He also designed churches and cities and preached to Native Americans in their own language.
Born to a wealthy Italian family in 1806, Samuel Mazzuchelli had a bright future ahead of him. He was destined to become a great politician and his father was looking forward to his son’s career. Mazzuchelli, on the other hand, had other ideas.
He wanted to become a missionary and join the Dominican Order. His father was not happy, but eventually gave Mazzuchelli his permission. With joy Mazzuchelli renounced his inheritance and joined the Dominican Order at age 17. He was first sent to Rome, but quickly desired to travel to the New World.
The Diocese of Cincinnati recruited Mazzuchelli, who left Europe before he was ordained a priest. Upon arrival at his assignment they had to petition Rome for a dispensation to ordain Mazzuchelli at the young age of 23.
Despite his inexperience, Mazzuchelli was given a vast territory to cover. He started his mission in the Green Bay area of Wisconsin, but eventually moved his base of operations to southwestern Wisconsin, eastern Iowa, and northwestern Illinois.
While living near Green Bay, Mazzuchelli would often hear confessions for 14 hours a day. His presence was welcomed by many, as the Jesuits who had brought the Christian religion were no longer there.
He baptized many Native Americans and insisted that they be given a proper education. Besides preaching in their local language, he also taught them music, geometry and various other subjects. Mazzuchelli lamented the treatment of the Native Americans by the US government and wanted them to be educated to a greater degree.
He warned in his memoirs that if the Native Americans weren’t given opportunities of education the “population of Europe shall have filled the entire continent, and then the poor Indian will have left in the land hardly a trace of his existence.”
Mazzuchelli had great success with Native Americans, but his ministry did not stop there. The young missionary was also a great architect who would go on to design 24 churches and civic buildings throughout his territory. It is even believed that he influenced the design of the Iowa State House in Iowa City.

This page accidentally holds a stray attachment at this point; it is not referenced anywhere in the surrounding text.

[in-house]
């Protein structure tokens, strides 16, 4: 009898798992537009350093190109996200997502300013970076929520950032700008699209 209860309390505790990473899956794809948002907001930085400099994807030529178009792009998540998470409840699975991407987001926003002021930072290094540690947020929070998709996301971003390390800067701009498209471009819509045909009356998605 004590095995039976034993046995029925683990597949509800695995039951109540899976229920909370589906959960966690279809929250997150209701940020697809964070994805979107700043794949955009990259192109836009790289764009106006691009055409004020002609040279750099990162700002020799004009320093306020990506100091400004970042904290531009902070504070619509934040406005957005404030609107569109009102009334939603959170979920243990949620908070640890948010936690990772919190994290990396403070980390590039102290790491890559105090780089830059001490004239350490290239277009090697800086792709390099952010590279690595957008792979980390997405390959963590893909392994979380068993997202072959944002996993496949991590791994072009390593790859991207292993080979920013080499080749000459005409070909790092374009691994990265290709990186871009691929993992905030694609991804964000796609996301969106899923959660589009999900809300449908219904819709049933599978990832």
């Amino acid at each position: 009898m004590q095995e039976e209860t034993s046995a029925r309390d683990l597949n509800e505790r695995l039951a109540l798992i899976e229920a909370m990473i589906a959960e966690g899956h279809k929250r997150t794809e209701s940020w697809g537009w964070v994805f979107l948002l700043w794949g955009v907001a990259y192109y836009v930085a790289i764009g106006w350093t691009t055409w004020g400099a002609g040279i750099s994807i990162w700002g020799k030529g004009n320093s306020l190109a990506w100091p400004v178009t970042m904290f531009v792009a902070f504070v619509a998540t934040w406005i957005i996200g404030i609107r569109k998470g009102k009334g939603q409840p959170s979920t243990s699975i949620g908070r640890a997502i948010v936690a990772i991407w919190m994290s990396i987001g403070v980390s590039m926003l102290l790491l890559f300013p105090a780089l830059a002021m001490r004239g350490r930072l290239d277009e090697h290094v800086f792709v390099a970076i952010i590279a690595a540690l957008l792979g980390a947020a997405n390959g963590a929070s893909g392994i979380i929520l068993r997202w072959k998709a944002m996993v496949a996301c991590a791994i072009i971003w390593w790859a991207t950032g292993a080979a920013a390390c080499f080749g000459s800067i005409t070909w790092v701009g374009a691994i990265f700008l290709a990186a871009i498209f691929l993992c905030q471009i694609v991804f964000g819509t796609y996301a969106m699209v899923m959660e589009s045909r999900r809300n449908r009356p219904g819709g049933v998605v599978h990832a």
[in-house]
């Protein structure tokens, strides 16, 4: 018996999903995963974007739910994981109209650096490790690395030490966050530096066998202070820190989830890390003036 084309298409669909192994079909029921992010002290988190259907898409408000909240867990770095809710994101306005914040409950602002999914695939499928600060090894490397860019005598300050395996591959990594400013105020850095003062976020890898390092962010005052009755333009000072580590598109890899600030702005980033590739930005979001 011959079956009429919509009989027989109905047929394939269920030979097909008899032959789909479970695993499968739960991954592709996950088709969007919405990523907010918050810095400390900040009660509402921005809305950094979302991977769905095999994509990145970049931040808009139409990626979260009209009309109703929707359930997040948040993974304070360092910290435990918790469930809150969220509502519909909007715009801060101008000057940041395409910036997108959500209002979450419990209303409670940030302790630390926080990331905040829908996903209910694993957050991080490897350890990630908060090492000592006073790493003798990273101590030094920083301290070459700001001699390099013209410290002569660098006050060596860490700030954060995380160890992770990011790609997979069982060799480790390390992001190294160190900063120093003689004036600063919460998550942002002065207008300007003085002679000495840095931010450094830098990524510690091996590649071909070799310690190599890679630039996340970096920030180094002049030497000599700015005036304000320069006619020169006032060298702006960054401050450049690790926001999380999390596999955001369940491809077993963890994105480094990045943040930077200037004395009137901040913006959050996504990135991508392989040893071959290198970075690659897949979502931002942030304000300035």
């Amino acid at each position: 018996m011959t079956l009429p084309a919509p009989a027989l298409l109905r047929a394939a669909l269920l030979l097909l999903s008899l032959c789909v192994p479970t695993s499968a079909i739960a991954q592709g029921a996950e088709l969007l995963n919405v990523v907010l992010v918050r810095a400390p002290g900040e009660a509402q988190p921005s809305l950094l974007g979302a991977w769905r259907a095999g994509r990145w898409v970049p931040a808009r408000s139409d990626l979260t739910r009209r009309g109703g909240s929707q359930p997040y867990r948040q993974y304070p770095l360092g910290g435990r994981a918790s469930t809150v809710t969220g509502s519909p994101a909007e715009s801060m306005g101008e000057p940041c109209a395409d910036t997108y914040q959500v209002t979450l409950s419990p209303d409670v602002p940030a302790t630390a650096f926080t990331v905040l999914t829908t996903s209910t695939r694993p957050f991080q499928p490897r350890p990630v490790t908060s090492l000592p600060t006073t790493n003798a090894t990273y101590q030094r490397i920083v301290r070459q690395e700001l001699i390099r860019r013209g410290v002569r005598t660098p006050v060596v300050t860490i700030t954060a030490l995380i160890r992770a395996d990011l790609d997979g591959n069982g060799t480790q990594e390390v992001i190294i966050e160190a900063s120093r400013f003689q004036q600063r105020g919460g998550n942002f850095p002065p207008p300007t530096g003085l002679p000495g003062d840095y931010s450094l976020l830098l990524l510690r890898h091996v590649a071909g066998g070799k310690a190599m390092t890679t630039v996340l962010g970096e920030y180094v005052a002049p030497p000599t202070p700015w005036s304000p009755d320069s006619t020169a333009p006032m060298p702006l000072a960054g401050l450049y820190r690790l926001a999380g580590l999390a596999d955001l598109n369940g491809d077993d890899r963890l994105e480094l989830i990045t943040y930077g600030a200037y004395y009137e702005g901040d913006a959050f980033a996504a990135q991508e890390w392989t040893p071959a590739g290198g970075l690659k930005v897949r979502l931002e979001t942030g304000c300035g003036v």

The city of Shullsburg, Wisconsin, received some extra help from Father Mazzuchelli. According to their website, “Father Mazzuchelli also named the streets in the Northeast section of Shullsburg after the virtues of life to live by: Peace, Truth, Goodness, Charity, Happy, Friendship, Faith, Pious, Justice, Wisdom, Virtue, Mercy and Judgement. In 1958, the City Council added ‘Hope.'”
He further went on to found a community of Dominican Sisters as well as a frontier school for girls that grew into a Dominican university. According to the Wisconsin Historical Society, before his death he “taught science courses at Benton from 1854 to 1864 [and] was one of the first teachers in the state to utilize laboratory methods and visual aids.”
An architect, city-planner, scientist, teacher and linguist; above all things Father Mazzuchelli was a pastor of souls who was known for his kindness and gentleness. He did all that he could to lead his flock toward heaven.
In 1993 Father Mazzuchelli was given the title of “venerable” and recently his cause for canonization has reached another milestone. In 2006 Bishop Morlino was notified “that a man in the Diocese of Madison … believed himself to have been miraculously cured of lung cancer after visiting the mementos of Father Samuel preserved at the Sinsinawa Mound and praying for his intercession.”
This alleged miracle is currently under investigation in Rome and it is hopeful that it will pave the way for Mazzuchelli’s beatification.